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LATIN AMERICA
“Saving the Earth to save humanity”
Juan Nicastro
4/29/2010
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Native communities eye socialism and indigenous traditions to fight climate change.

Indigenous peoples are trying to actively use their ancient traditions based on respect for the environment and the community to fight climate change and not let their ideals be reduced to just talk, native groups said at the World People´s Conference on Climate Change and the Rights of Mother Earth in Cochabamba, Bolivia, April 19-23.

Native peoples are some of the most affected by climate change, as extreme temperatures and abnormal weather destroy their lands and vital resources like water. The melting of tropical glaciers, torrential rains, frosts, droughts are a major problem in the region. One of flagship cases is in the summit´s host nation, where the Chacaltaya glacier, near La Paz, disappeared last year.

Talk is cheap
Participants called for an end to simple discourse and for communities to take real action, by pushing a socialist, community based model as the way to fight consumer-based development.

Oscar Vega Camacho, an indigenous Bolivian and member of the group Comuna, said their proposals should not “just remain as an anti-capitalist posture, but advance an alternative project.”

“By just recovering and revaluing our roots, strengthening our cultural practices, our ways of life and our forms of collective organization for the sustainable use of natural resources ... we could contribute to humanity to steer the future of the planet,” a document at the end of the meeting said.

Peru´s Miguel Palacín, president of the Andean Coordinating Group of Indigenous Organizations, said that “Buen Vivir” or Living Well, a concept that stresses quality of life instead of economic profits, “is not just a theory or a discourse ... it´s the practice of peoples to maintain balance between human beings with Mother Nature.”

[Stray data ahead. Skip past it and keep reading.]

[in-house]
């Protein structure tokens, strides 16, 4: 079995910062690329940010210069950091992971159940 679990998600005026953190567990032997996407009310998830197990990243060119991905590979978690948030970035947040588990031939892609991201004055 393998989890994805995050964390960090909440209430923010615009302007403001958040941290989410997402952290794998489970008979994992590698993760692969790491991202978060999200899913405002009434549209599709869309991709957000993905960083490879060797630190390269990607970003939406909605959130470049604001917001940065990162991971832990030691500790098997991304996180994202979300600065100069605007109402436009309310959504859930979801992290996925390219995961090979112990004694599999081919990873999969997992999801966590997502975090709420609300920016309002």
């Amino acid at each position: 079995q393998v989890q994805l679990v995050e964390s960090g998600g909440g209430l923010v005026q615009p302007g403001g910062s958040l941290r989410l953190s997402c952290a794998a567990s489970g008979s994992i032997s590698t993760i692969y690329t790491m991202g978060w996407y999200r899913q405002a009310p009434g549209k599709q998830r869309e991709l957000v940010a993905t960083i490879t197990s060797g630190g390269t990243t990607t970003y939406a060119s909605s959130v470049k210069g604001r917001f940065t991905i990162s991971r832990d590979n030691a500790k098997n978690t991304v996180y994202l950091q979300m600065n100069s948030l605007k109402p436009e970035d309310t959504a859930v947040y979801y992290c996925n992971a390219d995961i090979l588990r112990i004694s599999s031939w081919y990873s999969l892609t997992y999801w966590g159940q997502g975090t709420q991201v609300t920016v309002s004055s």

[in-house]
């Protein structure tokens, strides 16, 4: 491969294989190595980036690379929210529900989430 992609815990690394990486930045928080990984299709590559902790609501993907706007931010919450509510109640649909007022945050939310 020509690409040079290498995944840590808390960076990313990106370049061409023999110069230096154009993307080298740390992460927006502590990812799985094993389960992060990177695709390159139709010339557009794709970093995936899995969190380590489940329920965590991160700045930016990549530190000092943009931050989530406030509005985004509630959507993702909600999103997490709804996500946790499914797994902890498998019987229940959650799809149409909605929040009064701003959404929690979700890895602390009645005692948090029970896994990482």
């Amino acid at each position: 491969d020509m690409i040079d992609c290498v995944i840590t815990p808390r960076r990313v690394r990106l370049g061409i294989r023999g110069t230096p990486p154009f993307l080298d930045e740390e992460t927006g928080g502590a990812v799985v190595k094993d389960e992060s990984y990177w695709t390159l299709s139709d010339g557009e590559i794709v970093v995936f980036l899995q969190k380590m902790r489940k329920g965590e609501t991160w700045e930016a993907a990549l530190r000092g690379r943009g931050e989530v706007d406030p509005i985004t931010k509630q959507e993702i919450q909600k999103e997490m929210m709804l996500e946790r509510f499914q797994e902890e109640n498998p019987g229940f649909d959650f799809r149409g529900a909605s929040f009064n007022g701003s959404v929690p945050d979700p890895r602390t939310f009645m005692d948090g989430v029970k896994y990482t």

Participants said their traditional knowledge and customs should not only be strengthened but incorporated into climate change research and public policies.

“Buen Vivir and capitalism are not compatible,” Rafael Quispe of the National Council of Ayllus and Markas of Qullasuyu, a Bolivian indigenous group.

Bolivian President Evo Morales proposed a Community Socialism, in which lands, animals, and their products, do not belong to a single person but to the community, to balance out the wealth.

“That´s the new paradigm we´re living in: Saving the Earth to save humanity,” said Morales.

“To ensure that this process deepens and is extended as an encouraging example for the whole continent and peoples around the world, we have to illustrate the existing contradictions reflected by social-environmental conflicts,” said one of the participants´ statements.

Fighting the system
Quispe noted that 12 of the some 500 projects of the Initiative for the Integration of Regional Infrastructure in South America, or IIRSA, a massive infrastructure project, are affecting Bolivia with transoceanic highways and hydroelectric plant that could damage the environment and displace campesinos.

Bolivia´s Foreign Minister Carlos Choquehuanca said Buen Vivir is neither socialism nor capitalism, but the stress is on putting nature first “and the human being within” that system.

“We need to go from discourse to action,” said Loyda Oliva, leader of the National Confederation of Campesina, Indigenous and Black Organizations of Ecuador. “We have a very good constitution in our country, but we need to adhere to it more. We should also reduce consumerism, that is clear. In terms of food, we should fight so it´s understood that the best food is not the biggest or shiniest, but what matters is what they have inside.”
— Latinamerica Press.


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Indigenous peoples called for an end to simple discourse and for communities to take real action. (Photo: Juan Nicastro)
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